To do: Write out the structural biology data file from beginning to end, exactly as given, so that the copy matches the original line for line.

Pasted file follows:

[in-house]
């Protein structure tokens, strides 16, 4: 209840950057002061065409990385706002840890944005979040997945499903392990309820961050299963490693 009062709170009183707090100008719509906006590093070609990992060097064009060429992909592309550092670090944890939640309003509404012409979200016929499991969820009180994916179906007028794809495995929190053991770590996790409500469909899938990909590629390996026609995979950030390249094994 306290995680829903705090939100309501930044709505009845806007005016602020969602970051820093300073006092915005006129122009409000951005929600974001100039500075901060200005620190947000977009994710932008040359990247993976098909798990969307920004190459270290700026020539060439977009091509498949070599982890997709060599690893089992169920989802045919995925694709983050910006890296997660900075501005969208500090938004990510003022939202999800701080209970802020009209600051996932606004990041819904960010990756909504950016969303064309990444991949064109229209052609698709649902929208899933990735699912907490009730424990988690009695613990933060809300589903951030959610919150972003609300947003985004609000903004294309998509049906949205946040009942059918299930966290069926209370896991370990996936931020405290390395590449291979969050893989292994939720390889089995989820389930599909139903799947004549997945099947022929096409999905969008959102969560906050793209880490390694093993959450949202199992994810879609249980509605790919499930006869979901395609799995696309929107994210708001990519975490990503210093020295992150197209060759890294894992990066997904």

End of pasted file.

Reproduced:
[in-house]
């Protein structure tokens, strides 16, 4: 209840950057002061065409990385706002840890944005979040997945499903392990309820961050299963490693 009062709170009183707090100008719509906006590093070609990992060097064009060429992909592309550092670090944890939640309003509404012409979200016929499991969820009180994916179906007028794809495995929190053991770590996790409500469909899938990909590629390996026609995979950030390249094994 306290995680829903705090939100309501930044709505009845806007005016602020969602970051820093300073006092915005006129122009409000951005929600974001100039500075901060200005620190947000977009994710932008040359990247993976098909798990969307920004190459270290700026020539060439977009091509498949070599982890997709060599690893089992169920989802045919995925694709983050910006890296997660900075501005969208500090938004990510003022939202999800701080209970802020009209600051996932606004990041819904960010990756909504950016969303064309990444991949064109229209052609698709649902929208899933990735699912907490009730424990988690009695613990933060809300589903951030959610919150972003609300947003985004609000903004294309998509049906949205946040009942059918299930966290069926209370896991370990996936931020405290390395590449291979969050893989292994939720390889089995989820389930599909139903799947004549997945099947022929096409999905969008959102969560906050793209880490390694093993959450949202199992994810879609249980509605790919499930006869979901395609799995696309929107994210708001990519975490990503210093020295992150197209060759890294894992990066997904």